An Afghan Village on the English Channel
In some erudite, parallel-universe version of our world, no earthlings ever form opinions about America's next invasion or diplomatic overture without scrutinizing their atlases, poring over press accounts in seven languages, and re-familiarizing themselves with the passages they underlined in their dog-eared volumes of Thucydides, Talleyrand, Kennan, Kissinger, Clausewitz, and Sun Tzu. But in our own world, opinions get shaped by messy local events such as France's decision to bulldoze a makeshift refugee camp last Tuesday.
French police razed the encampment and arrested nearly 300 "undocumented migrants" -- most of them from Afghanistan and many of them not yet adults.
These migrants don't even want to be in France. They are in Calais to try and fail and try again, as often as might be necessary, to sneak across the English Channel.
One British newspaper quoted a 26-year-old man from Kandahar: "Every night I try to get to Britain. It's dangerous — of course it's dangerous — but I'm never going to stop trying ..."
NPR summed up Britain's hold on the migrants:
"Some already speak a little English. Many have family or friends there in large Pashtun communities and nearly all believe there are better asylum and job prospects in Britain."
One British commentator complained:
"A migrant camp is demolished in Calais and guess what? Yes, we are expected to wrestle with remorse. If you show concern over the number of asylum seekers in Britain, you are 'anti-poor'."
The UNHCR's representative to the United Kingdom countered that of the "42 million uprooted people in the world last year, only some 0.7 per cent entered Europe and 0.074 per cent reached the UK. The UK is not in danger of being 'swamped' by asylum claimants ..."
The hundreds of Calais migrants vex France and Britain. But George Rupp, president and CEO of the International Rescue Committee, can put those hundreds in context. Speaking with Big Think in April, Rupp said as many as 8 million Afghans were refugees when troubles peaked.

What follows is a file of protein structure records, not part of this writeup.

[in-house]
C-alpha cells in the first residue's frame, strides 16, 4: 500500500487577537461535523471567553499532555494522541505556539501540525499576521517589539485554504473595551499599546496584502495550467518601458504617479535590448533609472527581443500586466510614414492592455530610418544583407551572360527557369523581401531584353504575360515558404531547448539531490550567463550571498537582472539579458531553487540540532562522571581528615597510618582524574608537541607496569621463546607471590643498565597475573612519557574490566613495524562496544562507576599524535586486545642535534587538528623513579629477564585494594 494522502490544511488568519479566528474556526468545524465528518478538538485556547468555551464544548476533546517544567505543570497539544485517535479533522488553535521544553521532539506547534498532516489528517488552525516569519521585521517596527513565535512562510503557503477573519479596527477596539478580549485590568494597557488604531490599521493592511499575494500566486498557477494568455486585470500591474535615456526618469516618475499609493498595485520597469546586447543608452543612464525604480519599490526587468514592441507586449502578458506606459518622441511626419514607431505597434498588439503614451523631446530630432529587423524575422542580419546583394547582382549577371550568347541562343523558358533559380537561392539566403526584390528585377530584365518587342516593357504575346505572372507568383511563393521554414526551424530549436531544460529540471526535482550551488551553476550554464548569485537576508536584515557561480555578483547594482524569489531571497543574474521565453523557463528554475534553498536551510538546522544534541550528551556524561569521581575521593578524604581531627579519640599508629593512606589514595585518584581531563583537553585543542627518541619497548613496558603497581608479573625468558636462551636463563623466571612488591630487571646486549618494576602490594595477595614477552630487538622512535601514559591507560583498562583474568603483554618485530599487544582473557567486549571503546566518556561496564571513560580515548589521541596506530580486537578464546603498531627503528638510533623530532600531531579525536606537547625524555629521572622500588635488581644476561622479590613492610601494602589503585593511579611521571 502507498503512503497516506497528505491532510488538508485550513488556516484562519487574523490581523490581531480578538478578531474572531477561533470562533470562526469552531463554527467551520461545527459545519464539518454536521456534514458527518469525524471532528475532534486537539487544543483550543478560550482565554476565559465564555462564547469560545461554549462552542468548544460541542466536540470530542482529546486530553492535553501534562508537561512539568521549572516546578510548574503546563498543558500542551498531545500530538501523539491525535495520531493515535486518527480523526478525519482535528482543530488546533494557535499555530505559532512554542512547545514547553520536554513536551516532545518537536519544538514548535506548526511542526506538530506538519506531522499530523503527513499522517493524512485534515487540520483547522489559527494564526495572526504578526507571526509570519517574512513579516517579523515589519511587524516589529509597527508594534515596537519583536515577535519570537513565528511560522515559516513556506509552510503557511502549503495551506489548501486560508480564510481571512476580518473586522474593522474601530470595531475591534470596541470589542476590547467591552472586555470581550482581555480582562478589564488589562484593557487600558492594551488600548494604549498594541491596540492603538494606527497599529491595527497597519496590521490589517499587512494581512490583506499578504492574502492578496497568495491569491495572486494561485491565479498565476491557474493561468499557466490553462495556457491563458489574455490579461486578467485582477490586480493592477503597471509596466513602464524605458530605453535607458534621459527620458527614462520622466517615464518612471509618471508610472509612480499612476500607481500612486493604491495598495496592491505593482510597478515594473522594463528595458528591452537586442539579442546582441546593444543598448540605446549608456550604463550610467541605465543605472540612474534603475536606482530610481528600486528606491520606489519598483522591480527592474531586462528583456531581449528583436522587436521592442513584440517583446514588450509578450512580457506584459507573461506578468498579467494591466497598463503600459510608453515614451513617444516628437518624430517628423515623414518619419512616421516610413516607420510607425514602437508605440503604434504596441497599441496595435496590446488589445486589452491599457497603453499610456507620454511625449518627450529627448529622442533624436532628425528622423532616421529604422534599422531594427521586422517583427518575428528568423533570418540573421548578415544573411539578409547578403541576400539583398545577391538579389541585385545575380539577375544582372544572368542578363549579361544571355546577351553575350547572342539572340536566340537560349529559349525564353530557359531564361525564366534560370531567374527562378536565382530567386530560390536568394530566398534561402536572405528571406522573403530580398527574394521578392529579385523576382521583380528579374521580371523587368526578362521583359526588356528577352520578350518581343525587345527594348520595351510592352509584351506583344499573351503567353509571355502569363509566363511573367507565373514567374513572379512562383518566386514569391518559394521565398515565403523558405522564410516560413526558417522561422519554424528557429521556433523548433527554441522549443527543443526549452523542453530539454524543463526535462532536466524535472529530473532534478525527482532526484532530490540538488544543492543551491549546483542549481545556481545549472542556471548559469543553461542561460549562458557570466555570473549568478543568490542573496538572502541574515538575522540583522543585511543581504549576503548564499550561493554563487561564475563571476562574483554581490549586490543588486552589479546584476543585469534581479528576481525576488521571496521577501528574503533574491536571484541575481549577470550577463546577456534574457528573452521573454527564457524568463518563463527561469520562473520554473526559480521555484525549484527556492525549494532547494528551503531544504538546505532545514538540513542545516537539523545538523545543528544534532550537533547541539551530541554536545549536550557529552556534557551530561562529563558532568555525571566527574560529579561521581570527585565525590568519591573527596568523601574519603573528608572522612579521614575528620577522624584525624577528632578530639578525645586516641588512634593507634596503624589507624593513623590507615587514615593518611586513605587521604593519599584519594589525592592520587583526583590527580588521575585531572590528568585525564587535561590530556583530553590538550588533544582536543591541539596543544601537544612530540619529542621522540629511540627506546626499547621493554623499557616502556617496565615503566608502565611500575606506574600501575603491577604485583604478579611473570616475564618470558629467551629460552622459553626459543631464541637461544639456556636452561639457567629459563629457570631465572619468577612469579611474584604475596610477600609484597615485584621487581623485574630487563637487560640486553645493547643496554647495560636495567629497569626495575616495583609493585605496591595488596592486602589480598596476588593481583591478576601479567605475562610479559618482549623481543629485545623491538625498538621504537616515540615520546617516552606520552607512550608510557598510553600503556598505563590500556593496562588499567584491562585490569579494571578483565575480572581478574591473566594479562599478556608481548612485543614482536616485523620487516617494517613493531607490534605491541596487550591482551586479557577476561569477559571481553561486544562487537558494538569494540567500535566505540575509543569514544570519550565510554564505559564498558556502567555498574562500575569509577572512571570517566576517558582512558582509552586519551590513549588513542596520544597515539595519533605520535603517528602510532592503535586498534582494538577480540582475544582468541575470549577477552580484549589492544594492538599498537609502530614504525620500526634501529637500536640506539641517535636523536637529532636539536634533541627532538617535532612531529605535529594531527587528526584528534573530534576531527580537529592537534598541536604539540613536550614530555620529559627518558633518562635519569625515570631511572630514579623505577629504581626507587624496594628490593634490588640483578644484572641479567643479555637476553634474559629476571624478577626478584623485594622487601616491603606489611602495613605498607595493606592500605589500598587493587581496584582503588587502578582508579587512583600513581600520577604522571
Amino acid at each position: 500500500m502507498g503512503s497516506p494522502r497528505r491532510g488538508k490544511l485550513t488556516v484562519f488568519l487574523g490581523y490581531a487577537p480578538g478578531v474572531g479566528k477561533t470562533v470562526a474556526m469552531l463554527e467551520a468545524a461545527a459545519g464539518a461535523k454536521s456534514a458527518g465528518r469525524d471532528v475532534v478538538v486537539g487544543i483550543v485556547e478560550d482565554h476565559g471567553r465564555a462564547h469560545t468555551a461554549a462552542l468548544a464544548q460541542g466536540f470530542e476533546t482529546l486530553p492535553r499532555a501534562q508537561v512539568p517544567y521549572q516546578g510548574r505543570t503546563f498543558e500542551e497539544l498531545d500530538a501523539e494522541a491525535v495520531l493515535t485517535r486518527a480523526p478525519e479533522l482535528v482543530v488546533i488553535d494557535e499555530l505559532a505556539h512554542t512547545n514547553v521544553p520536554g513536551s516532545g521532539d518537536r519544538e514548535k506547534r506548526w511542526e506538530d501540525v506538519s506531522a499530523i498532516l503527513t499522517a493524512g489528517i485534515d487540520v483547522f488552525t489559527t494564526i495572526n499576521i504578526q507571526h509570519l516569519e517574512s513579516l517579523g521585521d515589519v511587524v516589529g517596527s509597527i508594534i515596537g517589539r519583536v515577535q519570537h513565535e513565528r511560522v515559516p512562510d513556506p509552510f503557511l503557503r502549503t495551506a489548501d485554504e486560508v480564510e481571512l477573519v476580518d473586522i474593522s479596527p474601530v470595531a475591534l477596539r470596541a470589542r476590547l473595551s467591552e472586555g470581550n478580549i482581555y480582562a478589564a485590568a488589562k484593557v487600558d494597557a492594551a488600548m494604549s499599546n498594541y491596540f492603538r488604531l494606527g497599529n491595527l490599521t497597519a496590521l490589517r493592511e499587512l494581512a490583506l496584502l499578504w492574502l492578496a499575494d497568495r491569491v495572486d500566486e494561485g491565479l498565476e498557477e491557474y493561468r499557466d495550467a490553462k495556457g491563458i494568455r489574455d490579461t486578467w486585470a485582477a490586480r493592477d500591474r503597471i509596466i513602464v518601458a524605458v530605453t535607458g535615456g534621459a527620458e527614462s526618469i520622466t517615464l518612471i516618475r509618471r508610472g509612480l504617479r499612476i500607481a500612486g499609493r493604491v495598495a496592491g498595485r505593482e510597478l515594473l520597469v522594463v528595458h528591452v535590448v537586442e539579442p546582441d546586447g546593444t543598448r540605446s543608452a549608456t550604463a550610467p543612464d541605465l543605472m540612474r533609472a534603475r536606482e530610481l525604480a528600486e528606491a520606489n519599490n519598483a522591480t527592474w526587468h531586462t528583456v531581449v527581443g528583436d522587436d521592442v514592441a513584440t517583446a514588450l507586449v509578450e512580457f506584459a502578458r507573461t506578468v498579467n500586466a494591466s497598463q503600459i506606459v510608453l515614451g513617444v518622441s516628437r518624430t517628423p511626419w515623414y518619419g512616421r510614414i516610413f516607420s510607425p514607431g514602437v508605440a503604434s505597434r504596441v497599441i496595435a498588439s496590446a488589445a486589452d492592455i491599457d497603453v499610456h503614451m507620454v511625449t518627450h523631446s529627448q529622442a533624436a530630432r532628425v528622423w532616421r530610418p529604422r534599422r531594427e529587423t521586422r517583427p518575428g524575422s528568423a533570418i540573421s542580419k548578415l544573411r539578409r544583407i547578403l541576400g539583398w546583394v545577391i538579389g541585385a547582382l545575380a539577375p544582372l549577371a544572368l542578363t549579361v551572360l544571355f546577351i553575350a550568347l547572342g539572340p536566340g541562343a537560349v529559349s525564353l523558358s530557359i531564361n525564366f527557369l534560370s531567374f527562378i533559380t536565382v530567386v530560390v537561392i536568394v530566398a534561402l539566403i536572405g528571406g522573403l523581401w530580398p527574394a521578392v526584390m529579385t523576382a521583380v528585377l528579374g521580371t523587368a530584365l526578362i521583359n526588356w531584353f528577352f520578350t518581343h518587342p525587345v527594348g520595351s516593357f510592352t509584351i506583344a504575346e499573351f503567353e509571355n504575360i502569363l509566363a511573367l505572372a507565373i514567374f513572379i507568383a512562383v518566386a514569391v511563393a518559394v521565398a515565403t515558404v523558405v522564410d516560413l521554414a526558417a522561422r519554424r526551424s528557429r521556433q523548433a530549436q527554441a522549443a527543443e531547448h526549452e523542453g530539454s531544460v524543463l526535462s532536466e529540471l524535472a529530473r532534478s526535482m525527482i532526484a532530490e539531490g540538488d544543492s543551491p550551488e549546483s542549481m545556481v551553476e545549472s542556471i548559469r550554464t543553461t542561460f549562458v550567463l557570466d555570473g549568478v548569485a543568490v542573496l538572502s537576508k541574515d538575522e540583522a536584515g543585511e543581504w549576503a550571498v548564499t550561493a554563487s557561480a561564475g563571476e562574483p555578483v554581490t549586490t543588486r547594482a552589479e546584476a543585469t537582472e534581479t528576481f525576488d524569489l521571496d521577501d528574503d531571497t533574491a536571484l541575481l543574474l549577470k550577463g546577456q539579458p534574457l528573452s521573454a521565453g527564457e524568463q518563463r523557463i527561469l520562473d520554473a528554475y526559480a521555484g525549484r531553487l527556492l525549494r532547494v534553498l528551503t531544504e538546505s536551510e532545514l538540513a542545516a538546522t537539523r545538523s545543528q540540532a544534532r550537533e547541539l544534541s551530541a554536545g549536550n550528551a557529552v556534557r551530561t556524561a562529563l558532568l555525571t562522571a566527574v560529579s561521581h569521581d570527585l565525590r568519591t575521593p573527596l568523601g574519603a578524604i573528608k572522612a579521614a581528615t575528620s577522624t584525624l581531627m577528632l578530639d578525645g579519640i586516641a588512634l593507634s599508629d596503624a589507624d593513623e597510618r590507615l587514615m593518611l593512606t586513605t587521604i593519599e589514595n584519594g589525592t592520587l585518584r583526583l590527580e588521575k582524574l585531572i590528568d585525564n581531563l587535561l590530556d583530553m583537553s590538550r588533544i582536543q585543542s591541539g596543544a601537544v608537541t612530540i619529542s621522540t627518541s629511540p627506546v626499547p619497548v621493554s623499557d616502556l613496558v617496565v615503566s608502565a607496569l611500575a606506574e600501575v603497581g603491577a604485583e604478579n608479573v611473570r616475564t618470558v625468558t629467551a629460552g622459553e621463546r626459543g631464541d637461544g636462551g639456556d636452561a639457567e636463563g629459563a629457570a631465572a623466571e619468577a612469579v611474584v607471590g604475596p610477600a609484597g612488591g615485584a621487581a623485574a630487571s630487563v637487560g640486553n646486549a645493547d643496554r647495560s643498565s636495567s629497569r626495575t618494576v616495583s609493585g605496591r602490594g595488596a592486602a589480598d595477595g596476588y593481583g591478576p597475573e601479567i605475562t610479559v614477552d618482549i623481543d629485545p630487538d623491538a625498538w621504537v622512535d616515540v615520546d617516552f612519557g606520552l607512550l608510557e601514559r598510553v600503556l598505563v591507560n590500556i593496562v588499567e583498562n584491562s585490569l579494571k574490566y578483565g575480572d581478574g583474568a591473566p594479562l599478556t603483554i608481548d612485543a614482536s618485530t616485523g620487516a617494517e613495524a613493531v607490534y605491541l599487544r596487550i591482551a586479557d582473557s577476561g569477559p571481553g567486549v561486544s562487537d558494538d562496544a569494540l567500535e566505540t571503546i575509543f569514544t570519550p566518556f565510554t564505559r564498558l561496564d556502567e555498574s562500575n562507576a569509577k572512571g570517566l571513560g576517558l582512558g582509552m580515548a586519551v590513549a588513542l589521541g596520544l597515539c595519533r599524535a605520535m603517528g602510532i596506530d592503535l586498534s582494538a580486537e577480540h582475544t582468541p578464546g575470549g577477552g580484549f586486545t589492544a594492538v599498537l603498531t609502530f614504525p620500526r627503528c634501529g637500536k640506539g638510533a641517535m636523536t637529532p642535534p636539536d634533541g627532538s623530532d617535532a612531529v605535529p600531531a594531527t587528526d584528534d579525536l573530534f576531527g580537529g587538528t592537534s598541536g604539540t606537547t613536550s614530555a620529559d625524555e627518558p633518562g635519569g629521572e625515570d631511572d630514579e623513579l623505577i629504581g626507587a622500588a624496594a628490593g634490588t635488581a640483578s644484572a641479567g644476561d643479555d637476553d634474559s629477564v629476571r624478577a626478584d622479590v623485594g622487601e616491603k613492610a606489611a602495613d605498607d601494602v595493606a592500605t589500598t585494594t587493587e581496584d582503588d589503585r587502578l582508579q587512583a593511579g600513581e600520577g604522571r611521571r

Giving our solar system a "slap in the face"
- A stream of galactic debris is hurtling at us, pulling dark matter along with it
- It's traveling so quickly it's been described as a hurricane of dark matter
- Scientists are excited to set their particle detectors at the onslffaught
Bernardo Kastrup proposes a new ontology he calls “idealism” built on panpsychism, the idea that everything in the universe contains consciousness. He solves problems with this philosophy by adding a new suggestion: The universal mind has dissociative identity disorder.
There’s a reason they call it the “hard problem.” Consciousness: Where is it? What is it? No one single perspective seems to be able to answer all the questions we have about consciousness. Now Bernardo Kastrup thinks he’s found one. He calls his ontology idealism, and according to idealism, all of us and all we perceive are manifestations of something very much like a cosmic-scale dissociative identity disorder (DID). He suggests there’s an all-encompassing universe-wide consciousness, it has multiple personalities, and we’re them.
Once again, our circadian rhythm points the way.
- Seven individuals were locked inside a windowless, internetless room for 37 days.
- While at rest, they burned 130 more calories at 5 p.m. than at 5 a.m.
- Morning time again shown not to be the best time to eat.
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